Cost Estimating

Main Content

When an Applicant requests public assistance for disaster-related work, grant amounts are based on actual costs if the work was completed at the time of the request. However, for work that has not been completed at the time of the request, a Cost Estimate must be used.

Typically, these estimates are prepared using unit costs. With this method, the project is broken down into elements based on the quantities of material that must be used to complete the work. For example, a culvert repair may be broken down into linear feet of pipe, cubic yards of fill, and square feet of pavement. The estimate for each of these items is a cost per unit that includes all labor, equipment, and material necessary to install that item (referred to as an "in-place" cost).

FEMA has developed a list of unit costs for typical disaster repairs that may be used for estimating total costs. Alternatively, unit cost data developed by State or local governments may be used, if appropriate. Commercially available cost-estimating guides or data from local vendors and contractors may also be used. It may be necessary for FEMA to review cost data not based on established cost codes before approving a grant.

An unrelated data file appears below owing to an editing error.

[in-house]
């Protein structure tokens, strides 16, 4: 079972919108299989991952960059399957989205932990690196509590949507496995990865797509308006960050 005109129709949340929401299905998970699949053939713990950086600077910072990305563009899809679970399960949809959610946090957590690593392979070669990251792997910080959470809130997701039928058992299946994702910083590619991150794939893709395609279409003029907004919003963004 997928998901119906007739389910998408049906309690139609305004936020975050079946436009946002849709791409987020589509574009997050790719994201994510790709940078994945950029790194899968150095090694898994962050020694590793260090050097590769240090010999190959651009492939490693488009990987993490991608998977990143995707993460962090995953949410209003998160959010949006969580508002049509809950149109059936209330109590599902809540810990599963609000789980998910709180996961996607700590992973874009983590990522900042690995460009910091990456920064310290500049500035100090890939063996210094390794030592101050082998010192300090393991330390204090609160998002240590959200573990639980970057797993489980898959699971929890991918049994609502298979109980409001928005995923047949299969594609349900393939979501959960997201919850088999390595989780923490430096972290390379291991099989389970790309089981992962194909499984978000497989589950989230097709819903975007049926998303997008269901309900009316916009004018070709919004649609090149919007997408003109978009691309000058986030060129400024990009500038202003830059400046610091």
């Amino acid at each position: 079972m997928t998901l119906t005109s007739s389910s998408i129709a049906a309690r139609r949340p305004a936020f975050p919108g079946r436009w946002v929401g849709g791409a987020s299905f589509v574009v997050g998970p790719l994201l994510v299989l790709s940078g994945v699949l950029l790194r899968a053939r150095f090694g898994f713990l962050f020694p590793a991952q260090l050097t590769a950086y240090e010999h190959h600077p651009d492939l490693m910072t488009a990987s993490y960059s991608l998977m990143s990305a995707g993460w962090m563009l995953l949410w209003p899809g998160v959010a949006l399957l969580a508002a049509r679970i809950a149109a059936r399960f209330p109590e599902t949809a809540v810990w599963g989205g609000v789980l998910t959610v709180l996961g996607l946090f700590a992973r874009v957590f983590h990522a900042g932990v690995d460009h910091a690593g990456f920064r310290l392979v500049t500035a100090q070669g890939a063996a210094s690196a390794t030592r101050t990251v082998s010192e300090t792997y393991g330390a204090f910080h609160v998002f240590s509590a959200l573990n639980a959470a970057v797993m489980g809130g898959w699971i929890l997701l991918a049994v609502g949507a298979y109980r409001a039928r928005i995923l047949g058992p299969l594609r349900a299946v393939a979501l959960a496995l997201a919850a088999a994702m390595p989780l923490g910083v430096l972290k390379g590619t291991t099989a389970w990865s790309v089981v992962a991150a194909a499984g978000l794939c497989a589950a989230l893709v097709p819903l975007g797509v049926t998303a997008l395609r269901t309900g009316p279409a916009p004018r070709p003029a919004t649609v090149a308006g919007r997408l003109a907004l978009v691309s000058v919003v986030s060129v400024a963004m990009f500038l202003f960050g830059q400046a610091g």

For large or complex projects, it may be necessary for the Applicant to prepare a detailed design of the restoration work before a viable cost estimate can be developed. In such cases, a grant for engineering and design services is approved first. Once the design is complete, a cost estimate for the work is prepared or actual bids for the work may be used as the basis for the grant.

Costs for managing a project may also be included if the project is sufficiently large or complex to require them. Most small projects do not require project management above the level of a first-level supervisor.

 

Frequently Asked Questons

What are some common methods of estimating projects?

Last Updated: 
06/13/2012 - 13:28
Back to Top